May 2021 | 796 words | 3-minute read
My childhood was magical,” reminisces Siddhartha Gigoo, head, Creative Content, at TCS Interactive Lifesciences. Growing up in the picturesque valley of Kashmir is nothing short of magical indeed! However, the teenaged Siddhartha soon found himself at the camp in Udhampur, Jammu, along with many other Kashmiri Pandits (Kashmiri Hindus) who were displaced from their homes due to the strife in the valley in 1990.
While trying to build life anew, Siddhartha discovered his passion for music and his love for writing. He pursued Indian classical music by following the guru-shishya parampara (the tradition of a living and learning relationship between the guru and his students [shishyas] in ancient Vedic culture), where he learnt to play the violin and flute. He nurtured a dream to become a musician and a flautist.
Life, however, propelled him in a different direction. When enrolling with a famous flautist didn’t fructify, he moved on to the next best thing he loved — literature. Siddhartha studied the liberal arts and graduated from the Jawaharlal Nehru University (JNU), New Delhi, with a Master of Arts degree in English Literature.
By now, he had two books published by the Writer’s Workshop, Kolkata, and had learnt scriptwriting from a filmmaker and family friend. While most of his batchmates went on to study further, Siddhartha wanted to learn music but knew he needed to look for a job to support himself and his family.
He chanced upon an ad in the Hindustan Times — TCS was looking to hire trainee editors. The three-day selection process proved to be a life-altering experience. When asked to write something, Siddhartha, who had carried his published work along with his resume, said, “The only thing I have done is this degree, which is in Humanities from JNU. I know nothing about the computer. … These are my two books. So, if you think there is some writing job for me, then I am your guy.” One of the interview panelists replied, “We don’t offer jobs in TCS, we offer positions.” And, he got the position.
On the first day of work, he was introduced to Mr Surya Kant, VP and head of TCS India North at that time and Mr Arvind Jain, who was the head of Human Resources for Northern India. Siddhartha recollects, “Over the next few days, although I was a trainee, I had no fear of anything; Mr Surya Kant recognised that. He saw that this young fellow, this trainee, he speaks well, his thinking is sorted, and he is fearless,” states Siddhartha.
"When you write, you don’t write to get published, you don’t write to become famous, you write because you have a story to tell and it better be a good story."
Early in his career, Siddhartha had the opportunity to work with many senior leaders, but his core skill remained writing. “People would write, it would come to me for editing, and I would often end up rewriting the entire content,” he says. Up until the previous decade, when TCS started recruiting specialists in communication and internal marketing, Siddhartha was one of the few creative writers in the company.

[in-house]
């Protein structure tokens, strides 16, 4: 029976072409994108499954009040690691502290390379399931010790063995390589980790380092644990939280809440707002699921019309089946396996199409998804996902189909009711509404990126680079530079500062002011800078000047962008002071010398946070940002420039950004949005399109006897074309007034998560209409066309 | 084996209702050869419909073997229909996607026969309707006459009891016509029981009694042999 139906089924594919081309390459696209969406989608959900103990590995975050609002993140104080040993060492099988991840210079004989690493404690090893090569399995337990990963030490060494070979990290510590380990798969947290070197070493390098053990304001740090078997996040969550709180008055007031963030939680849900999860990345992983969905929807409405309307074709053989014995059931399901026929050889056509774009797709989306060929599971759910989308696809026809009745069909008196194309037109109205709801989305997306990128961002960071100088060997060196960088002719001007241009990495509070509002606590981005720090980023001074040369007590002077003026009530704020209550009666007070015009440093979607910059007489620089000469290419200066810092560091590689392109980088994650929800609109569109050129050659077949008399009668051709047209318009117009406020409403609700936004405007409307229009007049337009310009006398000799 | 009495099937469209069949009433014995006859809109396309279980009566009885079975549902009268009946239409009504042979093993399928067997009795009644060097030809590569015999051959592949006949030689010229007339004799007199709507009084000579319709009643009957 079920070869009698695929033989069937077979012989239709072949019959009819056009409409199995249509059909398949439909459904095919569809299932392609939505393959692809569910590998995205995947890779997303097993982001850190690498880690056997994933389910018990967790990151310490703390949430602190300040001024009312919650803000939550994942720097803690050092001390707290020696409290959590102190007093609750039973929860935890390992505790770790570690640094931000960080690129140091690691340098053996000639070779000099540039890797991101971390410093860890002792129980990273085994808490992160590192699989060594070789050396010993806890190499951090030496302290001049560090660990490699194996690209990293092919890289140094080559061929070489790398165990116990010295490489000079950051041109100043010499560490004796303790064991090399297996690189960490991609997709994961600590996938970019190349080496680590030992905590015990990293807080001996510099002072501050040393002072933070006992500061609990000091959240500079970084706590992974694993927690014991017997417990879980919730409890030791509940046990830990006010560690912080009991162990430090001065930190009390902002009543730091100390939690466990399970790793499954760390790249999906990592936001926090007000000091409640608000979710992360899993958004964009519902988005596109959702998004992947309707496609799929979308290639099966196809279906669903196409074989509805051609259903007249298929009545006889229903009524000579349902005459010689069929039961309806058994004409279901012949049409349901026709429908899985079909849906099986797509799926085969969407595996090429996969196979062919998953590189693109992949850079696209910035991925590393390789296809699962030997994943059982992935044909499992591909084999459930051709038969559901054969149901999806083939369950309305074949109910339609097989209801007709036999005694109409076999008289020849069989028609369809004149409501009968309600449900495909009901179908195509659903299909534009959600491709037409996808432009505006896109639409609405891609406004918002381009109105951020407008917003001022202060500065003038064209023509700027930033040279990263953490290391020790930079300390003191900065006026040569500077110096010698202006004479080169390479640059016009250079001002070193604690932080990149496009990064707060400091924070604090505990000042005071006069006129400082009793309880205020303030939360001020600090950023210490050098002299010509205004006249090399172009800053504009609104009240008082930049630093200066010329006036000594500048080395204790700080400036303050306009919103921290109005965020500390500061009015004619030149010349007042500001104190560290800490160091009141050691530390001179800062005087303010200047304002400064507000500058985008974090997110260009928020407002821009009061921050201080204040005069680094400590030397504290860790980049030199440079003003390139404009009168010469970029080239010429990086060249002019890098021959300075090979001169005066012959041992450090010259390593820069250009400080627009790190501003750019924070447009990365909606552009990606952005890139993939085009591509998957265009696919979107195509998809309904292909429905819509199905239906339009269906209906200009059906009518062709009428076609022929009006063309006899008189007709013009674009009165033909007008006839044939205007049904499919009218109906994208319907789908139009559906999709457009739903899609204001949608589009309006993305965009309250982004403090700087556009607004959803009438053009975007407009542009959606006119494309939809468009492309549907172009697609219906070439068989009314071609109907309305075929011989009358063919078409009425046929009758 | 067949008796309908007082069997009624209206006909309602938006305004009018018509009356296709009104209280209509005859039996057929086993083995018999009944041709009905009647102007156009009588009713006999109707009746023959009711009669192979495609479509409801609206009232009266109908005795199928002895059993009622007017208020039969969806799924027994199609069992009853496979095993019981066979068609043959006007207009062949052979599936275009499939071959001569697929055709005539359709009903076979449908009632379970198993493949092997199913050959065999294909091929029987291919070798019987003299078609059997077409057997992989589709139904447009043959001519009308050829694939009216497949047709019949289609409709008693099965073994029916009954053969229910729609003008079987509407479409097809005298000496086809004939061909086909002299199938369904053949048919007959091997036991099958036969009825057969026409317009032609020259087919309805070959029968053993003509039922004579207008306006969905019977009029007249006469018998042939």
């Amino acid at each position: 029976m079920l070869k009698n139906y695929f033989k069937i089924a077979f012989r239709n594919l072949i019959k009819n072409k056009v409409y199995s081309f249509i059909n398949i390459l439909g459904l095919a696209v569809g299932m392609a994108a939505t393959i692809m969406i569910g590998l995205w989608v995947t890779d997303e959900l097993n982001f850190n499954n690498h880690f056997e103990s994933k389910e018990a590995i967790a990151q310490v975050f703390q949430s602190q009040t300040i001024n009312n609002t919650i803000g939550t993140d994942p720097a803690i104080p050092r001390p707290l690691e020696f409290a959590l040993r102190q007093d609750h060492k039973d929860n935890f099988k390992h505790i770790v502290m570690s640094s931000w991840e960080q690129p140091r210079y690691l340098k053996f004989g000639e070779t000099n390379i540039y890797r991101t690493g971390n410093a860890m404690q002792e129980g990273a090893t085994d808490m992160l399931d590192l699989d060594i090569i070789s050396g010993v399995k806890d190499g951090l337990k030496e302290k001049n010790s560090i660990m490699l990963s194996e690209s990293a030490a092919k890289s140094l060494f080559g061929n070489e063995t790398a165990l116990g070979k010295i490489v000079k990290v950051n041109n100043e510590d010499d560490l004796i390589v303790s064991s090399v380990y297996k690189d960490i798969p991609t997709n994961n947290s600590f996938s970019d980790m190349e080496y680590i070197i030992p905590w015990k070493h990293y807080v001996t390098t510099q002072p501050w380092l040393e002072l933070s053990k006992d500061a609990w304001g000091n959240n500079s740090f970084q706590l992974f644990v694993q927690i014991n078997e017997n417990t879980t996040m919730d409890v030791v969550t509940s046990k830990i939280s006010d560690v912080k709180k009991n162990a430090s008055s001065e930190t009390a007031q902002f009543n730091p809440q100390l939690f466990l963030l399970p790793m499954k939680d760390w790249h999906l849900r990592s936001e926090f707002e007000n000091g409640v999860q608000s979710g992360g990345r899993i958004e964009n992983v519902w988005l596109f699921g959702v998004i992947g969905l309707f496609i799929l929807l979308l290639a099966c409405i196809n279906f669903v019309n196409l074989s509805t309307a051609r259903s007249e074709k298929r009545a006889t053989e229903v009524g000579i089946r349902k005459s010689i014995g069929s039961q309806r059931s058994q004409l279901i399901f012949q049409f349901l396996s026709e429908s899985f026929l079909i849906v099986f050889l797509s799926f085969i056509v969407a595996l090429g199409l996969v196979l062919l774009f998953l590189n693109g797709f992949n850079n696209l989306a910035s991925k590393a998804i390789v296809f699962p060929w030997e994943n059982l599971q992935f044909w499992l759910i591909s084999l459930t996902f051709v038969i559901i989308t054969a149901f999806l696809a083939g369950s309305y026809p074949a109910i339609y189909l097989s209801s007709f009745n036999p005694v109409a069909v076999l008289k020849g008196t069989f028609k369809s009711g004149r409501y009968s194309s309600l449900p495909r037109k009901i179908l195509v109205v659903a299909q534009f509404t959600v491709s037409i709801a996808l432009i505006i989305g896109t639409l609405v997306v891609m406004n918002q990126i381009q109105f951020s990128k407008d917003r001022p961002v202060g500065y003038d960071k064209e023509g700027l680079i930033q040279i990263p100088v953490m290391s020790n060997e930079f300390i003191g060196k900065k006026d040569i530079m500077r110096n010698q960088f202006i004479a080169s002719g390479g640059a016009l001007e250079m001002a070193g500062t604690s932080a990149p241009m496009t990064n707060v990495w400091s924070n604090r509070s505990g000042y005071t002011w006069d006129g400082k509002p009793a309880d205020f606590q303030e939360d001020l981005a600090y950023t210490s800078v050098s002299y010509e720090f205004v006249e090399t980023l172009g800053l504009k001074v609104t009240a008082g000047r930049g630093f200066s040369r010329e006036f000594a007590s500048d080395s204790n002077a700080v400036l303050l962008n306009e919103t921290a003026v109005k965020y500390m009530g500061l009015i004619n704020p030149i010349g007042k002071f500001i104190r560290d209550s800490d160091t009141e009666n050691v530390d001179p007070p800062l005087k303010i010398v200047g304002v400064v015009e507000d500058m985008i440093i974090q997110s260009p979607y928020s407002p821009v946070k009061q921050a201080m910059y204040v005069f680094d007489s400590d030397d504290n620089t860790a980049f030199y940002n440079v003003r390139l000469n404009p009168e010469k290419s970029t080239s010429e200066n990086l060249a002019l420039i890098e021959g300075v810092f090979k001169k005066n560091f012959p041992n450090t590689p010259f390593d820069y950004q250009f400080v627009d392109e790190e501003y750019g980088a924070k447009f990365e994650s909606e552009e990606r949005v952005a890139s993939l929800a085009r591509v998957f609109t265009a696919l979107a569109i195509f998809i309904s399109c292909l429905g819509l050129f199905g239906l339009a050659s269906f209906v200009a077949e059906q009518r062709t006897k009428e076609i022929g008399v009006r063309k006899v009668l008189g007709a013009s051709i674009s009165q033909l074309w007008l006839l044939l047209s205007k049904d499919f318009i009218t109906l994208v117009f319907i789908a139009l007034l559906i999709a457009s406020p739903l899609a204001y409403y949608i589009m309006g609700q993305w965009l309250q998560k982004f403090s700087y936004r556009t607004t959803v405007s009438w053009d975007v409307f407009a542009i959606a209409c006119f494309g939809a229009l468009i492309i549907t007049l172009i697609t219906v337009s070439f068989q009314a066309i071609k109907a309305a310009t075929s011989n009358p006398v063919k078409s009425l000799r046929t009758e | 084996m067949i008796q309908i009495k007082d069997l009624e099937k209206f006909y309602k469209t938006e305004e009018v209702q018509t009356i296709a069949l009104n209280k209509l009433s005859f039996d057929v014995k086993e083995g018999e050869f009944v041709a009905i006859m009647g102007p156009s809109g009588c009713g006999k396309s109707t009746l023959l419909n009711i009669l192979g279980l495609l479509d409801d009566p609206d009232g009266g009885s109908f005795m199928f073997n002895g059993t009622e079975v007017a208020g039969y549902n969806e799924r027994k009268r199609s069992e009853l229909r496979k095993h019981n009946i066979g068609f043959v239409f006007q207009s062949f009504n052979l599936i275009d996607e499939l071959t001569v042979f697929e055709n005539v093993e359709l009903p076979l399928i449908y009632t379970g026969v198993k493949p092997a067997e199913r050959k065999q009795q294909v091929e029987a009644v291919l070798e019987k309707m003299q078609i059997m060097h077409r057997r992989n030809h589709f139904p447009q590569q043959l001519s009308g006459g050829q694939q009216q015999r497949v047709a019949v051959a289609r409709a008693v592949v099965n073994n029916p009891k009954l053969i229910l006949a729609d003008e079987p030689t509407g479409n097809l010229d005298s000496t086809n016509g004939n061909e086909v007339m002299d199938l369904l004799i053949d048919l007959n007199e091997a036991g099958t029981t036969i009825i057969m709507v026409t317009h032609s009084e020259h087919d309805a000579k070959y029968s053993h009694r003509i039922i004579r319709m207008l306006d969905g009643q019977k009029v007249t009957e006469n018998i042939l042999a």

He discovered that the senior business leaders of TCS were not just tech experts but widely travelled and culturally aware globe trotters. He enjoyed holding conversations with them on art, culture, theatre and history of various countries and regions where TCS has a presence. “They were senior business leaders, but they allowed me to share that space,” says Siddhartha.
“Things have changed — at least 20% of employees in TCS are neither engineers nor MBAs. TCS goes to design schools, it recruits doctors, bankers, editors, film people. … We don’t just ask technical questions but check for the right attitude and spirit largely.”
Follow your passion
With a career spanning over two decades now, Siddhartha never gave up on writing. “I am very disciplined about my writing.”
Among the several books authored by Siddhartha, The Umbrella Man, won the Commonwealth Short Story Prize Asia, 2015. “When you write, you don’t write to get published, you don’t write to become famous, you write because you have a story to tell and it better be a good story,” he remarks.
He applies the learnings at TCS and at the guru-shishya parampara in his life as well. “What I learnt at TCS is — think like a start-up. Every day I open a blank MS Word document and start writing.” Through his gurus, he learnt the importance of practice and learning (abhyaas and riyaaz). He now multitasks almost effortlessly between work and his writing.
During the pandemic, Siddhartha took up playing the flute again and started writing. “Start a school, teach music ... hit upon a start-up idea which is something different” is his response to what next, adding, “whatever you do, but ultimately you have to be true to your passion and dreams.”
“This is the first time I am doing an interview like this. We live split personalities. Both amazing. And TCS offers me that privilege,” reflects Siddhartha before signing off.
— Munira Patel